2014 eMedicine.com

292. Chronic Renal Failure (Diagnosis)

< 30 mL/min/1.73 m²) that endocrine/metabolic derangements or disturbances in water or electrolyte balance become clinically manifest. Signs of metabolic acidosis in stage 5 CKD include the following: Loss of lean body mass Muscle weakness Signs of alterations in the way the kidneys are handling salt and water in stage 5 include the following: Peripheral edema Pulmonary edema Hypertension Anemia in CKD is associated with the following: Fatigue Reduced exercise capacity Impaired cognitive and immune (...) becomes clinically manifested when the GFR falls to less than 10-15 mL/min/1.73 m², when compensatory mechanisms have become exhausted. As kidney function declines further, sodium retention and extracellular volume expansion lead to peripheral edema and, not uncommonly, pulmonary edema and hypertension. At a higher GFR, excess sodium and water intake could result in a similar picture if the ingested amounts of sodium and water exceed the available potential for compensatory excretion

2014 eMedicine.com

294. Oral Manifestations of Systemic Diseases (Treatment)

) and the progenitor cell lineage primarily effected (lymphoid or myeloid). [ , ] Systemically, dysregulated leukocyte proliferation results in a suppression of normal hematopoiesis, often leading to anemia and thrombocytopenia. Of course, as leukocytes are a critical component of the immune system, patients with leukemias are also at increased risk of infection. Cutaneous manifestations include leukemic skin infiltrations (leukemia cutis), as well as nonspecific lesions (eg, cutaneous infections, vasculitis (...) , and—in the case of heparin-induced thrombocytopenia—skin necrosis. [ ] In the oral cavity, petechiae and ecchymoses may be visible on the soft palate and buccal mucosa. [ ] Gingival bleeding is common and often spontaneous. [ ] Hemorrhagic bullae that appear as deep‒red-to-violaceous or black blisters may appear on mucosal surfaces in cases of severe thrombocytopenia. [ ] Red blood cell disorders Anemias Common anemias associated with oral manifestations include iron-deficiency anemia and macrocytic anemia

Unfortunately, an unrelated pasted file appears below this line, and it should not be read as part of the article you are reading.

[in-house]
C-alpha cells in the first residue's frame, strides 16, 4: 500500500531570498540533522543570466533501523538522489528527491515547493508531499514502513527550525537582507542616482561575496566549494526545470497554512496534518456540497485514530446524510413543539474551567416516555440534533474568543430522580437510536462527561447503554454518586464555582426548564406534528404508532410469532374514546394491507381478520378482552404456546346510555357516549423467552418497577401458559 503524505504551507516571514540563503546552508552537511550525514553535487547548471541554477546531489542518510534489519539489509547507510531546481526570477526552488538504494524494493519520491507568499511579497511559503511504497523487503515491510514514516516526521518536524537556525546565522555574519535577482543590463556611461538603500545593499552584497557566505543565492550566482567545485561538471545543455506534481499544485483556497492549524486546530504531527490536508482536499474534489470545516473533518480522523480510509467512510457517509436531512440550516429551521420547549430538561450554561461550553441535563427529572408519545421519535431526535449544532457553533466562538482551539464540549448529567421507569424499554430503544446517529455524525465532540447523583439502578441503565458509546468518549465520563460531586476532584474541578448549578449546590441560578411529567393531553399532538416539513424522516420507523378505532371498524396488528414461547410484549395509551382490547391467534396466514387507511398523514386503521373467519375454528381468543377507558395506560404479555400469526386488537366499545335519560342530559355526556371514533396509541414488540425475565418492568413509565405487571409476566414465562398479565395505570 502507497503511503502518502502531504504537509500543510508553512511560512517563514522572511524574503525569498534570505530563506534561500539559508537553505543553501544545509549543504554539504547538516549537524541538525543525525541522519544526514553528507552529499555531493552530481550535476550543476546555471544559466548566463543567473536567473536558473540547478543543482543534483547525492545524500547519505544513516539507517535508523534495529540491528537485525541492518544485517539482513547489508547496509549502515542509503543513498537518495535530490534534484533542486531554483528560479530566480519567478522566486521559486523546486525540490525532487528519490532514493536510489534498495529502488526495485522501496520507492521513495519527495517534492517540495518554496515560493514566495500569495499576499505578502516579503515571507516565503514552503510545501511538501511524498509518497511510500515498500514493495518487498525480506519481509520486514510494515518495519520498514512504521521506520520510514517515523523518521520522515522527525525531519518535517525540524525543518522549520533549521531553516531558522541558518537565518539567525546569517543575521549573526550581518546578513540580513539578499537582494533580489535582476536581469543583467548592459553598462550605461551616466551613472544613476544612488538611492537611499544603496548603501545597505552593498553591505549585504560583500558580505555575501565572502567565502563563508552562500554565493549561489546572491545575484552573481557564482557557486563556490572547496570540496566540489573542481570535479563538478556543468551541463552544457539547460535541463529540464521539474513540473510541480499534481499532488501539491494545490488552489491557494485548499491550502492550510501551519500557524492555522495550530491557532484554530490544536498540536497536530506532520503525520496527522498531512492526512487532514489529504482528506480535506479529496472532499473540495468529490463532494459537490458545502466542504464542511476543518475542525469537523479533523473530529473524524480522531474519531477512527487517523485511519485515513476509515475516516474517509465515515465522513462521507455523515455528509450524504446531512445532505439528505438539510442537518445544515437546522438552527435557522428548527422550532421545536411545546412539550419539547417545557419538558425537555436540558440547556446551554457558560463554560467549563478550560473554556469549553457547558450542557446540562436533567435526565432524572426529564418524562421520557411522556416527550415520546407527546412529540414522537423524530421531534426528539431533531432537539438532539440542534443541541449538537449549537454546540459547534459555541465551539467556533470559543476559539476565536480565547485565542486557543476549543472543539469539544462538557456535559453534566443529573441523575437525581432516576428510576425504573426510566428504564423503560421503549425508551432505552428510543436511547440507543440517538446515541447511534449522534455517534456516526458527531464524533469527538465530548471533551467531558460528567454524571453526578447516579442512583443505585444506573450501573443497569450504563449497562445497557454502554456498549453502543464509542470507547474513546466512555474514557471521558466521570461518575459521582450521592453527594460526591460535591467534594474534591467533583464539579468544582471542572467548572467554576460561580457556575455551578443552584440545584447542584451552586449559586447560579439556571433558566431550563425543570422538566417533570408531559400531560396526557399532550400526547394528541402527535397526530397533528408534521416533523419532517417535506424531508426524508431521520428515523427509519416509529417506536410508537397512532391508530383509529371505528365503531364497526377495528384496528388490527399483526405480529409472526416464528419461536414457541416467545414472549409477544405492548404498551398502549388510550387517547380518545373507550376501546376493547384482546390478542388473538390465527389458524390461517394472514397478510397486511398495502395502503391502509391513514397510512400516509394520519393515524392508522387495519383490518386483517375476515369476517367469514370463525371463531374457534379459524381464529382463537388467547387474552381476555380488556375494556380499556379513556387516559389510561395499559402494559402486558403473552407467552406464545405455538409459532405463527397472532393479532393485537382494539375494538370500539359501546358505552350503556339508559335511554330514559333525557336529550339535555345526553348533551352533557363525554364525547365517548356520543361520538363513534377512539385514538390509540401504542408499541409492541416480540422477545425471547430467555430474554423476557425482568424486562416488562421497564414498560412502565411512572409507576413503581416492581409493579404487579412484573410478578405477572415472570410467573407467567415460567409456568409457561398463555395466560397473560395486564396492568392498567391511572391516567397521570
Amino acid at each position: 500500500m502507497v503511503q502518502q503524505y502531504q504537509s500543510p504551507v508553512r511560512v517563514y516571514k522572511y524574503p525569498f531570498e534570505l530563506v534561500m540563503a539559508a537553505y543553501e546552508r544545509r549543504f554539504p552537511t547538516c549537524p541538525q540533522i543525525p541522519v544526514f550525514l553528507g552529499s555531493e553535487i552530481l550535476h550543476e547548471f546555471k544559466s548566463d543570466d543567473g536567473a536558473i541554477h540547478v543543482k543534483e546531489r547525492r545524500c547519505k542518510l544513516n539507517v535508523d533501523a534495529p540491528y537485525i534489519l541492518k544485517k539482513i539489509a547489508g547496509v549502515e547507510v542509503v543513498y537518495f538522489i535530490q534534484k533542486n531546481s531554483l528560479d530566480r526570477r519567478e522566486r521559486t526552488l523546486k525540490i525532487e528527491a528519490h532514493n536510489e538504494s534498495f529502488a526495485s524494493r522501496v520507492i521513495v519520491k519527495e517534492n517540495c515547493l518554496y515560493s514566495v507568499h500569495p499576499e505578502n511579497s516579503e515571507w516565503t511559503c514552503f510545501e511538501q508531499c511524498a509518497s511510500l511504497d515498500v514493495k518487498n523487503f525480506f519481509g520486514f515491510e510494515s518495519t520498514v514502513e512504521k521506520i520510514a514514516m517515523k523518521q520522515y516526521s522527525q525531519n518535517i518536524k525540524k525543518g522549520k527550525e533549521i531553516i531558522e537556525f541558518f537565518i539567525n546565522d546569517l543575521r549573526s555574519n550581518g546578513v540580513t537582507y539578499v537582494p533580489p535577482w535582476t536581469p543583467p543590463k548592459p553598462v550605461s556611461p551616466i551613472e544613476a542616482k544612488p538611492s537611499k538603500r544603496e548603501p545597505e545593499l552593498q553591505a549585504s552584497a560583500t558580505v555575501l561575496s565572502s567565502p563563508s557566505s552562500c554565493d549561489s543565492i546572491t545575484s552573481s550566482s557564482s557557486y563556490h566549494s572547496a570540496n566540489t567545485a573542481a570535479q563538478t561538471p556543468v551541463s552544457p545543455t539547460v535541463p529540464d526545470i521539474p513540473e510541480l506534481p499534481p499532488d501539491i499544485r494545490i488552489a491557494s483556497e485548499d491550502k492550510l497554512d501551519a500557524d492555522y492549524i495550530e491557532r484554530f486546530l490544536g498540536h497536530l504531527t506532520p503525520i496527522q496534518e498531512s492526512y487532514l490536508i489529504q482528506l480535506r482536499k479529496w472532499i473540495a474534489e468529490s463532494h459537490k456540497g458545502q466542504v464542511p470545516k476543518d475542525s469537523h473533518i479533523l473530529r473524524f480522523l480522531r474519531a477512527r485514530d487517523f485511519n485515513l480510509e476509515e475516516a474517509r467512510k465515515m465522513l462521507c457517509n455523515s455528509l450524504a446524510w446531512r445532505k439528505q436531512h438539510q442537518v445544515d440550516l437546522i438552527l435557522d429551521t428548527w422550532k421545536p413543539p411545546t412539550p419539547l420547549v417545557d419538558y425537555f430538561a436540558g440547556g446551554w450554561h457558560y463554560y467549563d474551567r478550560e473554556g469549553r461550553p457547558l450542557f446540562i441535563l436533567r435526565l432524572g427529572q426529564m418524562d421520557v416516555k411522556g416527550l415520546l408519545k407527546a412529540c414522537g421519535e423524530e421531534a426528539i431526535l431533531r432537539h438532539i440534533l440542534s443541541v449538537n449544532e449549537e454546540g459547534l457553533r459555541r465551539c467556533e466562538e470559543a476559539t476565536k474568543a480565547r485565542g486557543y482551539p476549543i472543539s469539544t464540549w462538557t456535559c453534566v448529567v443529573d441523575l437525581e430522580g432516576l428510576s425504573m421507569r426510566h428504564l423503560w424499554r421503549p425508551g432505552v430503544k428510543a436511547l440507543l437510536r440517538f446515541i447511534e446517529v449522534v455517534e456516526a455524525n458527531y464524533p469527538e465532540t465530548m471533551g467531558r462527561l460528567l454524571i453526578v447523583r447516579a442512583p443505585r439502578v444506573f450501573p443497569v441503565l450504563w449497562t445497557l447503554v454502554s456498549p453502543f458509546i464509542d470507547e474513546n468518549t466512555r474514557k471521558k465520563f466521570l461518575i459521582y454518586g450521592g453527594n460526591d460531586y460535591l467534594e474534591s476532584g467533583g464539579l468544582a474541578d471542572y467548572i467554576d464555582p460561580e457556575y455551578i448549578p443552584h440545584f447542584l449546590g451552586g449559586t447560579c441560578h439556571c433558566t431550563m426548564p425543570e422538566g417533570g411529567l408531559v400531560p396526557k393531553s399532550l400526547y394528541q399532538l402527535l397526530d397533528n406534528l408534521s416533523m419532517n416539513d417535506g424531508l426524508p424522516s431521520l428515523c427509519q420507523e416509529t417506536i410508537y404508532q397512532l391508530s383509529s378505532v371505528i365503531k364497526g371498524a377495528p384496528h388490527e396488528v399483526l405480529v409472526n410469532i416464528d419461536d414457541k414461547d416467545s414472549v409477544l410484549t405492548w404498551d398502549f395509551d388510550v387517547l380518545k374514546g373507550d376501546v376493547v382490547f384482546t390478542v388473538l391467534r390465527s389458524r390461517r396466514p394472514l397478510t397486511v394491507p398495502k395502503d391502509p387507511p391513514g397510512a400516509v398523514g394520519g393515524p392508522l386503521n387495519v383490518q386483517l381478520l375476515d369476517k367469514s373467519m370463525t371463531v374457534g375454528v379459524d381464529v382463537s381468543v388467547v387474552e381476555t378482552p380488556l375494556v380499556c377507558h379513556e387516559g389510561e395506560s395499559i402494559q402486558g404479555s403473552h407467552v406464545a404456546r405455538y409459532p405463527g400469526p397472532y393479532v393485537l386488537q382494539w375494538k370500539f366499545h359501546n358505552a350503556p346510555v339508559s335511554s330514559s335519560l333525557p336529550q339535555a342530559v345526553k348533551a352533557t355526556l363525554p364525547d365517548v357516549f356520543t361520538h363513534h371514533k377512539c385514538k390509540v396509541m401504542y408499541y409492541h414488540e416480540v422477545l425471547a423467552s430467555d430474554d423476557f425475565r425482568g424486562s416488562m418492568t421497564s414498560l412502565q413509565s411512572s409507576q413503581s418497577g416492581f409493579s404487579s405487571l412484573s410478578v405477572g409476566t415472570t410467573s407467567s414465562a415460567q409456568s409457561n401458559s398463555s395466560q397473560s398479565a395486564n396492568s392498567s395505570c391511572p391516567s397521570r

2014 eMedicine.com

295. Hematologic Disease and Pregnancy (Treatment)

, hypertensive disorders, intrauterine growth restriction (IUGR), and cesarean delivery among women with sickle cell disease. [ ] The following odds ratios were significantly increased for women with sickle cell disease: pneumonia (9.8), sepsis (6.8), cerebral venous thrombosis (4.9), eclampsia (3.2), IUGR (2.9), DVT (2.5), stroke (2.0), pulmonary embolism (1.7), postpartum infection (1.4), and pyelonephritis (1.3). The mortality rate for women with sickle cell disease was 6 times that for women without (...) Gynaecol Br Commonw . 1972 May. 79(5):396-409. . Powars DR, Sandhu M, Niland-Weiss J, et al. Pregnancy in sickle cell disease. Obstet Gynecol . 1986 Feb. 67(2):217-28. . Smith JA, Espeland M, Bellevue R, et al. Pregnancy in sickle cell disease: experience of the Cooperative Study of Sickle Cell Disease. Obstet Gynecol . 1996 Feb. 87(2):199-204. . Chakravarty EF, Khanna D, Chung L. Pregnancy outcomes in systemic sclerosis, primary pulmonary hypertension, and sickle cell disease. Obstet Gynecol . 2008

2014 eMedicine.com

296. Transfusion-Induced Iron Overload (Treatment)

, Antonijevic N, Jankovic G, Babic D, Colovic M. [Aplastic anemia--clinical characteristics and survival analysis] [Serbian]. Srp Arh Celok Lek . 1998 Jul-Aug. 126(7-8):234-8. . Aul C, Gattermann N, Germing U, Runde V, Heyll A. [Myelodysplastic syndromes. The epidemiological and etiological aspects] [German]. Dtsch Med Wochenschr . 1992 Aug 14. 117(33):1223-31. . Hassan M, Hasan S, Giday S, et al. Hepatitis C virus in sickle cell disease. J Natl Med Assoc . 2003 Oct. 95(10):939-42. . Halonen P, Mattila J (...) , Suominen P, et al. Iron overload in children who are treated for acute lymphoblastic leukemia estimated by liver siderosis and serum iron parameters. Pediatrics . 2003 Jan. 111(1):91-6. . . Files B, Brambilla D, Kutlar A, et al. Longitudinal changes in ferritin during chronic transfusion: a report from the Stroke Prevention Trial in Sickle Cell Anemia (STOP). J Pediatr Hematol Oncol . 2002 May. 24(4):284-90. . Borgna-Pignatti C, Castriota-Scanderbeg A. Methods for evaluating iron stores and efficacy